• “Partnership is a realistic path for any Susman Godfrey associate who is willing to put in the hard work.”
  • “The partnership track is very transparent. It is six years at the firm. Associates receive informal feedback regularly and formalized reviews twice a year. There are not many associates at the firm, and it seems to me that all associates have a substantial chance at making partner.”
  • “Partnership process is … transparent. And promotion is a very realistic possibility. Everyone up for partner since I've been here has been promoted. Of course, there's some natural (and some encouraged) attrition. But it's far, far less than you'd see in BigLaw.”
  • “The firm does a good amount of pro bono work, but pro bono matters are often handled by partners alone, so pro bono opportunities for associates can be limited. Associates are encouraged to seek out their own pro bono matters, but workloads can make that difficult.”
  • “Pro bono work is respected and treated like any other matter taken on by the firm in terms of seriousness of effort and time and resources allocated to it. SG does less pro bono work overall than other firms (you're not going to find an associate that works exclusively on pro bono matters), but there's always opportunity to work on incoming pro bono matters.”
  • “There are some pro bono opportunities to those who want them, but given the responsibility and opportunity you get as an associate on a daily basis, folks generally only work on the issues they really care about—but the firm is very supportive of that when it comes up.”
  • “Pro bono hours count as billable, and pro bono work is viewed positively and supported at the firm.”
  • “The firm takes diversity very seriously, and I believe it is committed to improving on that front. There are lots of committees and partners who focus on this work. Partnership right now is not very diverse, but associate classes are much more so. So the real key is going to be retention and promotion to fix the partnership diversity. I believe the firm is aware of this and is moving toward that goal.”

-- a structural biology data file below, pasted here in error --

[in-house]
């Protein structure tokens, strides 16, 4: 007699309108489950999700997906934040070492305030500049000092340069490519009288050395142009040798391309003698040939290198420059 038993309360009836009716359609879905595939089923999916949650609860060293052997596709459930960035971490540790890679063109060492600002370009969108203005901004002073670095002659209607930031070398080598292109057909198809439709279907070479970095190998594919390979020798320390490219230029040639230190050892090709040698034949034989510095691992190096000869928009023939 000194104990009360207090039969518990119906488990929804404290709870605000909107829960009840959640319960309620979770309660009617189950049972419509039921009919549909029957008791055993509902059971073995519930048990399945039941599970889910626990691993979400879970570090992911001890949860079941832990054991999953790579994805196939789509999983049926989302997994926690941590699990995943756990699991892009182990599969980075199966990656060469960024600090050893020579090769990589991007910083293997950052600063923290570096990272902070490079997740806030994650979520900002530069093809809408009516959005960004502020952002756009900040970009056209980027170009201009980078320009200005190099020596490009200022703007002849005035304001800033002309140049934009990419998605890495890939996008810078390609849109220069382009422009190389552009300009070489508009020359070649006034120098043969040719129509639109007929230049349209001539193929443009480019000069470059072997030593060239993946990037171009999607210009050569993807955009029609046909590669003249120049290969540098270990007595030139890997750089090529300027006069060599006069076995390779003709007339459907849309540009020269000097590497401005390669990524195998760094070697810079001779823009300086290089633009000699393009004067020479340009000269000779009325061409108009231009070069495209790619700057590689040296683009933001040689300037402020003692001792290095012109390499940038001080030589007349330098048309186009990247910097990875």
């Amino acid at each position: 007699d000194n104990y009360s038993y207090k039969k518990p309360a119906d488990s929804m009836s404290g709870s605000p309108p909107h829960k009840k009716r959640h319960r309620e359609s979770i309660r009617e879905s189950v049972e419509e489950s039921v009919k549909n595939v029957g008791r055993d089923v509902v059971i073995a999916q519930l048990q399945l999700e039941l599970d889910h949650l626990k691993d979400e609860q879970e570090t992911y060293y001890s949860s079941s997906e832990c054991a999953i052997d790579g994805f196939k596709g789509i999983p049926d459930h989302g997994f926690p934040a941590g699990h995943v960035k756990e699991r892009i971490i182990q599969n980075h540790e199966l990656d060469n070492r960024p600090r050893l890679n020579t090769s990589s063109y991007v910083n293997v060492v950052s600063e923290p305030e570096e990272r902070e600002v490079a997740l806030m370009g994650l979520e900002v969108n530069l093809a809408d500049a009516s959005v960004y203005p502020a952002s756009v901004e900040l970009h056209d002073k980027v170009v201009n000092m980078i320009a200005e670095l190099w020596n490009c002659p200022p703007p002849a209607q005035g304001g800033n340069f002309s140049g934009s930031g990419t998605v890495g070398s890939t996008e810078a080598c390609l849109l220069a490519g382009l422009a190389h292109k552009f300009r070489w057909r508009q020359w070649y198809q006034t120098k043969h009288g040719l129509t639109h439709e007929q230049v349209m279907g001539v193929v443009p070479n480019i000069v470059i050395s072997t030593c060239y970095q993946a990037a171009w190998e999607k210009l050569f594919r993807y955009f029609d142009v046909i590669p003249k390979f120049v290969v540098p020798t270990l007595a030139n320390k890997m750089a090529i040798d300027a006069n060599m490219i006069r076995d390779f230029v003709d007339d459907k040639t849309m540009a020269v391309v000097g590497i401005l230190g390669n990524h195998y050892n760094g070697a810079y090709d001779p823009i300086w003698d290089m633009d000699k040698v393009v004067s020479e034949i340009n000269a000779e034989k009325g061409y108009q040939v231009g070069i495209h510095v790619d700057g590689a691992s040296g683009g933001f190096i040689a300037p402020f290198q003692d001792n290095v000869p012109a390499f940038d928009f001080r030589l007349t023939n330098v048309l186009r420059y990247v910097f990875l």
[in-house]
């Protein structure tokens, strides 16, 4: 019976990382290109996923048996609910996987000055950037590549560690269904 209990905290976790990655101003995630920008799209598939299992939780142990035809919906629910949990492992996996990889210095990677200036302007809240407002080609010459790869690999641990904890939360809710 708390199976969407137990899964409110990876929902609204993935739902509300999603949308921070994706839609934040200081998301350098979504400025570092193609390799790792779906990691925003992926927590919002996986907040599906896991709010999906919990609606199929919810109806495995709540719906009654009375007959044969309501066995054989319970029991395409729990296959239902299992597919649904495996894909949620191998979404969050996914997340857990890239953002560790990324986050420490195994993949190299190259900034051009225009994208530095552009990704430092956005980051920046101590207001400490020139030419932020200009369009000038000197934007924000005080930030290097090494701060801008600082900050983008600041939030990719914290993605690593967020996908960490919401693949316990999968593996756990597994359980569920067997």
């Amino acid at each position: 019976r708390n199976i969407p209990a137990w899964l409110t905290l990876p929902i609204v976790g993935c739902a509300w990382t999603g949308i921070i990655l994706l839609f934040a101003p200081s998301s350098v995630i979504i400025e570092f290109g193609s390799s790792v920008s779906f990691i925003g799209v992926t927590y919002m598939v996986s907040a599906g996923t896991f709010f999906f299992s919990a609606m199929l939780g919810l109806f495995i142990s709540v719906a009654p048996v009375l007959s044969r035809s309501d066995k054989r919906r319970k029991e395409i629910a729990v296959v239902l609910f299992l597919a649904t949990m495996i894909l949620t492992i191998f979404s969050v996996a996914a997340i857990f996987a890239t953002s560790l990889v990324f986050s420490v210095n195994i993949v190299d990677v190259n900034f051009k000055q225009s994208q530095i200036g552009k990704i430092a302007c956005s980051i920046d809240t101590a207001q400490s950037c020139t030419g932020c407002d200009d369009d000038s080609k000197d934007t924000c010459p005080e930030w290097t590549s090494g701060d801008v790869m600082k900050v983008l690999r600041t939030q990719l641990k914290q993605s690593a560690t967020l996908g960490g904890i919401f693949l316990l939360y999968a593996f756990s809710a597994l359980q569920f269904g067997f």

• “Susman is a more diverse firm than it was five years ago and is committed to employing and empowering lawyers of all backgrounds. Like many (if not most) of our peers, the firm still has a way to go.”
  • “The firm seems to be doing everything it can to address these issues—outreach, pro bono, mentoring of law students with these backgrounds, scholarships, [and] a 1L diversity summer associate program.”
  • “The firm is very receptive and is making strides towards developing and implementing policies and events that will further equity at the firm. The parental leave policy for associates was fairly recently changed in response in part to associate feedback, and it's now vastly improved. The firm has a diversity committee and a recently-constituted racial justice working group tasked with developing and recommending ways that the firm can meet its commitments to equity both within the firm and with respect to society at large. Hours worked on those committees are billable. There's also funding for affinity-related mentoring.”

Getting Hired Here


  • “Clerking is a requirement for everyone. So the candidates that come in are already super strong on paper. The rest of the process largely turns on fit. There are certain feeder schools, but the firm looks closely at all applicants, and we have lots of people at the firm who came from non-feeder schools.”
  • “SG is extremely competitive: We only hire applicants who clerked for at least one U.S. Circuit or U.S. District Judge with stellar academic records (and most SG associates have clerked at both the circuit and district level).”
  • “Only hard requirement is that the candidate have completed a federal clerkship. Aside from that, the firm looks for strong credentials, positive recommendations, and a good interview. Diversity is a plus. No training is provided for interviewers.”
  • “… Candidates usually come from top law schools, have law review experience, and have great grades. We're in the process of putting together more useful guidance for those who interview candidates and for ensuring that a sufficient number of partners are involved in the interviews.”
  • “1. Why do you want to work at a trial firm (as opposed to an appellate firm)? 2. Why a boutique rather than a big firm? 3. Where do you see yourself in five years?”
  • “I can only speak for myself. I try to get a sense of why applicants want to be lawyers, how they think, and what interests them. My questions are very candidate specific. I just want to get them talking and see how they defend their ideas (whatever they are).”
  • “… What sets Susman Godfrey apart from other litigation boutiques you may be considering?”

Perks & Benefits